(Photo by Annie Spratt on Unsplash)
Last year I did a unit of study called "Psychology of Emotion". It was a fantastic unit, and I learnt so much about myself, which was of great surprise to myself. One key concept that stuck with me was that of "coregulation".
I had never heard of coregulation before, and what came to mind was "codependency". Now codependency is not a healthy thing. It is where there is an excessive reliance on another person. Each person can place their identity on the other person, which is not how we have been created to live. Coregulation is NOTHING like codependency. In fact it is a process that we all have used at some stage in our lives.
Coregulation was observed in children. As a child, our emotional regulation is very low. We have not developed the skills to do so. So what happens is that we have an older person demonstrate for us what emotional regulation looks like. They display how to bring anger, frustration, excitement, etc. into a healthy place. One of my lecturers said something to the effect of, "We do not learn how to regulate our emotions in a vacuum. We need people to do so."
As much as this process is particularly noticeable in children, I put forward that we need to see how we can bring this into our adult lives. Here are the reasons for this:
- The modelling that we observed as a child becomes our "norm". We use the techniques and processes our parents in particular demonstrated, and we often think that it is the only option for us to regulate our emotions. As well-meaning as our parents are, the techniques they use aren't necessarily the only, or even the best option available to us.
- Our lives become more complicated the older we get. The situations we face in adulthood might require new or more complex regulating techniques.
- The church community should be the safest place for us to express emotions and learn healthy, Biblical ways of living. Coregulation can play a part in this.
My worry is that we have developed a mindset in church communities that the expression of emotions is not "mature", and therefore people have a fear of truly expressing their feelings. This could not be further from what the Bible describes.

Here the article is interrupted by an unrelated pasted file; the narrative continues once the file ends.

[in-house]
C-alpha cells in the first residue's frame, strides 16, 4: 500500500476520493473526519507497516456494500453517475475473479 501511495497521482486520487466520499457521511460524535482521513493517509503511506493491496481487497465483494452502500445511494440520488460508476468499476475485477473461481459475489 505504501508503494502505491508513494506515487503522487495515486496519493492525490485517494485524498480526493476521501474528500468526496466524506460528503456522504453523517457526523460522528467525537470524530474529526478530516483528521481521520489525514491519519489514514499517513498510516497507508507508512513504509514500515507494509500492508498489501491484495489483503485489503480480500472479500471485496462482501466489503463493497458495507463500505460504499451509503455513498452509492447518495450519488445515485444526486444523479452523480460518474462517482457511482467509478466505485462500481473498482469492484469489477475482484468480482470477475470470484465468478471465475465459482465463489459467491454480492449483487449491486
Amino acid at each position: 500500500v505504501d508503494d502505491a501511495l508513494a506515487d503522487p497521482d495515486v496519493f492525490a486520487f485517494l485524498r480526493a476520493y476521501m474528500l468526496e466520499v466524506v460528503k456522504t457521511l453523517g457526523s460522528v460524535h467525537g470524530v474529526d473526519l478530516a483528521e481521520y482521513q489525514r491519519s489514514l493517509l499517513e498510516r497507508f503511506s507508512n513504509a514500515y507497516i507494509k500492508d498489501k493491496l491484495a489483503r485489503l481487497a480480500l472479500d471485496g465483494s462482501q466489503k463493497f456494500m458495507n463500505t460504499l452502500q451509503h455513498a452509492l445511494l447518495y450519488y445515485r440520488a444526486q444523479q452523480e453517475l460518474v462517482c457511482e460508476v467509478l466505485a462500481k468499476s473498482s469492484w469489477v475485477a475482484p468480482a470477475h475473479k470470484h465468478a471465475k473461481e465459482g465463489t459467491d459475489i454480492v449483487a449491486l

Hebrews 12:15 is one such example, "Rejoice with those who rejoice; mourn with those who mourn." We need to learn how to see where people are at, and empathize with them.
Then those who have learn techniques to handle certain emotions in a healthy way can help those who are struggling. We can model to each other new ways of handling our emotions. In particular the church is meant to be a place that God can entrust the lonely (Ps 68:6). To me this speaks of how there are many who did not have an ideal family situation, and therefore their coping mechanisms are probably not going to bring much life and peace. What an opportunity for the church to step up, and for us as Christians to stand in the gap for our fellow brothers and sisters.
Have you learnt how to handle stress? Well there is someone else who is still struggling mightily with it. Anxiety? Depression? Worry? Hey! The church is full of people that have those struggles. If we learn to open up to one another the way James 5:16 says ("Therefore confess your sins to each other and pray for each other so that you may be healed."), we can truly help each other out.
The question is whether we are willing to a) seek help and allow others to bring their wisdom into our lives, and b) share our wisdom willingly with those who want to learn? Remember, we need each other to learn to healthily regulate our emotions. We have been designed for connection and community.